FIG. 2B illustrates a schematic top view of the same portion of a leadframe as FIG. 2A, connected by bonding wires to the contact pads of a chip.

FIG. 3A shows a schematic top view of a portion of a leadframe according to another embodiment of the invention.

FIG. 3B shows a schematic top view of the same portion of a leadframe as FIG. 3A, connected by bonding wires to the contact pads of a chip.

FIG. 4 is a schematic cross section of portions of leadframe and assembled chip in a QFN molded package embodiment to illustrate exposed metal parts.

DETAILED DESCRIPTION OF THE PREFERRED EMBODIMENTS

Recent semiconductor device applications, especially voltage supply applications, require high switching current features by the semiconductor chip. In addition, the electrical noise level is to be kept as small as possible, requiring low inductance. Further, the package dimensions are to be kept small, since in most device applications, available space is at a premium. And as so often in semiconductor technology, the device and fabrication cost needs to be kept as low as possible.

FIGS. 1A and 1B illustrate an embodiment of the present invention, which fulfills these design requirements. FIG. 1A is a top view of a portion of the leads of a leadframe, generally designated 100, and FIG. 1B is a top view of the same leadframe portion in conjunction with the respective portion of the bond pads of a chip; the chip portion is designated 110. The chip has a side edge 111 and a plurality of metal bond pads 120, 121 . . . 12 n near edge 111. The pads are aligned to form rows 130 and 131 parallel to edge 111. The metal of bond pads is selected so that the metal, or at least the top surface of the metal, is reliably bondable, especially by gold wires; examples of such pad metals are aluminum or gold.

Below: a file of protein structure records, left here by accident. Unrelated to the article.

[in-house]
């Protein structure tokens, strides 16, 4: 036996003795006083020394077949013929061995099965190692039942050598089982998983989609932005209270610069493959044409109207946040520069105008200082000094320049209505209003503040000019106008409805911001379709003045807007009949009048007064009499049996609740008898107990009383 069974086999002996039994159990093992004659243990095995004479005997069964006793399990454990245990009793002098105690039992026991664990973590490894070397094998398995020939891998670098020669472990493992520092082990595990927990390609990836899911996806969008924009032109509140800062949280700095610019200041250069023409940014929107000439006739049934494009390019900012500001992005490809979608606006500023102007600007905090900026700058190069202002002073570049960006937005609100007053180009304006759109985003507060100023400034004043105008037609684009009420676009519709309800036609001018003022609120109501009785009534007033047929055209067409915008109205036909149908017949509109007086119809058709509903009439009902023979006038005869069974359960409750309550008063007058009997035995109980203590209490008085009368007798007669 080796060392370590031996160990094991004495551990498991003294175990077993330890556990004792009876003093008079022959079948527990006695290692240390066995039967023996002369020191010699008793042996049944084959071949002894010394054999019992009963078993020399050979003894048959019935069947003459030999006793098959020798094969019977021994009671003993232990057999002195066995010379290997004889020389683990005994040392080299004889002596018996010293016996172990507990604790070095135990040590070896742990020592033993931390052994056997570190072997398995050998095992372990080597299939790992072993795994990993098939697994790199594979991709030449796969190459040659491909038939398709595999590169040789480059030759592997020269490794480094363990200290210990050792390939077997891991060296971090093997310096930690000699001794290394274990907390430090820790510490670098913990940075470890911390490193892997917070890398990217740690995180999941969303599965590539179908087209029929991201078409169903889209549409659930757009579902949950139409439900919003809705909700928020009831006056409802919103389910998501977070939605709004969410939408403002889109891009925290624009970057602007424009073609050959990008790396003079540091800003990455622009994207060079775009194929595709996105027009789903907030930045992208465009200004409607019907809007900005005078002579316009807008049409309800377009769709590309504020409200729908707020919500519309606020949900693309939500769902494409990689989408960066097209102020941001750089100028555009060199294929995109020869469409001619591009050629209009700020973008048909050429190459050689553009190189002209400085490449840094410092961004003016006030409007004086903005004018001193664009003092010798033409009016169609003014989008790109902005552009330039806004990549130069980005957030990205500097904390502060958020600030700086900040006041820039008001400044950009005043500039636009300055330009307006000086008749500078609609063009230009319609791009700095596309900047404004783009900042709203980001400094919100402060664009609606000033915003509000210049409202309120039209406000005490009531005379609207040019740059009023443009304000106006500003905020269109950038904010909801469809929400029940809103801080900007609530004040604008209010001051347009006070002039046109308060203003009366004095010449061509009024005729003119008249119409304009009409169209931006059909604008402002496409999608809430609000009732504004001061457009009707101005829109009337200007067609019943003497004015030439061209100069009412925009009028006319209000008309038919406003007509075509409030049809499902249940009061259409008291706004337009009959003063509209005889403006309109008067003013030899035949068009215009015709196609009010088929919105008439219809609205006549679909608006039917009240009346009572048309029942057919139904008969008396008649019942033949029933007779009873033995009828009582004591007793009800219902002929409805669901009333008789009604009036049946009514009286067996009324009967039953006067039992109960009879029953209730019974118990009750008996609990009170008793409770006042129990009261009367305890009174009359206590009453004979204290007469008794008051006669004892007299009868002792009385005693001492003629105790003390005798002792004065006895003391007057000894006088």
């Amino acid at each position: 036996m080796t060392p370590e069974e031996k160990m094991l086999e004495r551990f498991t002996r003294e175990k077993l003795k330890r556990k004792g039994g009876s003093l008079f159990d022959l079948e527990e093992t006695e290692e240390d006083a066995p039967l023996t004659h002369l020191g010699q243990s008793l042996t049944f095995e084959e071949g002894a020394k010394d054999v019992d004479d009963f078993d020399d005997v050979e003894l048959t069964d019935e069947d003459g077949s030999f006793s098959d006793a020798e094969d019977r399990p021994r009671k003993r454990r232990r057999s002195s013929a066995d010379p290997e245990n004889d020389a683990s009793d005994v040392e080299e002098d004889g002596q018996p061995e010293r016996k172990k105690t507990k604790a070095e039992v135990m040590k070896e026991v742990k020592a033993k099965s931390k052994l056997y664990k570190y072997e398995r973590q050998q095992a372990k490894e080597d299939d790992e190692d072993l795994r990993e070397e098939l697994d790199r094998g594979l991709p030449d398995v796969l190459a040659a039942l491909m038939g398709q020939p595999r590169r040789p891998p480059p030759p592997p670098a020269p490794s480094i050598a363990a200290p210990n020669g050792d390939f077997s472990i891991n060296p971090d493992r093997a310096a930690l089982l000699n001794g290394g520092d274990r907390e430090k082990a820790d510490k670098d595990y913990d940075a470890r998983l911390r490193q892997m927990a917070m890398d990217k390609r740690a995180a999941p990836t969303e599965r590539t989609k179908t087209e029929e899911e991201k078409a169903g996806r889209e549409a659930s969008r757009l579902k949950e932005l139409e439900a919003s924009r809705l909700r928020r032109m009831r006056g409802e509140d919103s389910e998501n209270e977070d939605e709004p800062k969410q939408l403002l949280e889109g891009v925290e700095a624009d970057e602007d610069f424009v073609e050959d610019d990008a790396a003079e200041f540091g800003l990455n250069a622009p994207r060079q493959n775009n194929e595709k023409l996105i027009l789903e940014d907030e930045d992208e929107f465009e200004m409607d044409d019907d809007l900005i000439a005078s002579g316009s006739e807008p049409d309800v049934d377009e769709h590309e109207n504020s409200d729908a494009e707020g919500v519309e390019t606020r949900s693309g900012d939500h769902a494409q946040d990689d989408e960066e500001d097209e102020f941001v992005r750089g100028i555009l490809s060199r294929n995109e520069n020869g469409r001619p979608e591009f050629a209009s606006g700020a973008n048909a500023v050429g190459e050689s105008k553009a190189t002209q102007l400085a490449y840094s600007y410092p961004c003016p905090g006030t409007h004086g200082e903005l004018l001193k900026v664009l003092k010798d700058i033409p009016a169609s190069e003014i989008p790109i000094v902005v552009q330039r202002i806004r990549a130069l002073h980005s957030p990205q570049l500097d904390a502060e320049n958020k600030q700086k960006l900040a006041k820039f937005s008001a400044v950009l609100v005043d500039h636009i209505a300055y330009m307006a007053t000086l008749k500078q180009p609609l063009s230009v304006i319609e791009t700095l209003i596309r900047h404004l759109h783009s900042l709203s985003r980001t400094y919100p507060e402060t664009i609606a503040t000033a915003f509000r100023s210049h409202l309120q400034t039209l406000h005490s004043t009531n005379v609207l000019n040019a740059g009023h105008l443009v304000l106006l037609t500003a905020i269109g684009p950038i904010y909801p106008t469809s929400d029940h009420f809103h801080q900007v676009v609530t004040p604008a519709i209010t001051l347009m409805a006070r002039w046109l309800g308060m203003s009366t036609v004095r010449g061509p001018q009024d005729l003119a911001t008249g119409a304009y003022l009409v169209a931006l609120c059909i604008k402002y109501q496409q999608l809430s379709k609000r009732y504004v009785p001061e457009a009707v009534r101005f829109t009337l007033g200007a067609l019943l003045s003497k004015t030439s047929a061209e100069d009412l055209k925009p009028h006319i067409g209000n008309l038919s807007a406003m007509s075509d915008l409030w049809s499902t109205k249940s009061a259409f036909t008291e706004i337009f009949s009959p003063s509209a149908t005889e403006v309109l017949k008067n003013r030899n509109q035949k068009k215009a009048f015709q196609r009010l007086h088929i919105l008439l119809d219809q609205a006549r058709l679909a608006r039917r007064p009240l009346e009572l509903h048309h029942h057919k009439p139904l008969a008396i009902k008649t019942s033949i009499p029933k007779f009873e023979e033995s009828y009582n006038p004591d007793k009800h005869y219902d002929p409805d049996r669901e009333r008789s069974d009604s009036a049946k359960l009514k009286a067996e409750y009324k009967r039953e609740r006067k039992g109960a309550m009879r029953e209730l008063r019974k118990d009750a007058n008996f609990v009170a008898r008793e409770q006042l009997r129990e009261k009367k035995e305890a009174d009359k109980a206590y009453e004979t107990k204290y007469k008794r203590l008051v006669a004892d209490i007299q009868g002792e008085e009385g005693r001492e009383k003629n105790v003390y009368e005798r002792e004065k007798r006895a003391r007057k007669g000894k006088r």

The starting material of the semiconductor chip is frequently silicon or silicon germanium, especially for integrated circuits. The invention is, however, also applicable to chips made of gallium arsenide, other III-V or II-VI compound, or any other semiconductor material used in manufacturing, or to insulating substrate materials, which are involved in wire bonding connections to conducting leads. The circuit portion shown for chip 110 in FIG. 1B illustrates only schematically lines 180 and 181 of the power circuit of chip 110.

Referring now to FIG. 4, it can be seen that chip 110 is attached to the chip pad 410 of the leadframe using an adhesive attach material 411 (typically an epoxy or polyimide).

FIGS. 1A and 1B illustrate a portion 100 of the leadframe. Portion 100 has leads 140, 141 . . . 14 n. These leads are oriented with one end 140 a, 141 a . . . 14 na towards chip edge 111; they are spaced from edge 111 by a gap 150 (see FIG. 1B). In many device examples, the pitch 190 center-to-center of the leads is preferably between 0.3 and 0.8 mm.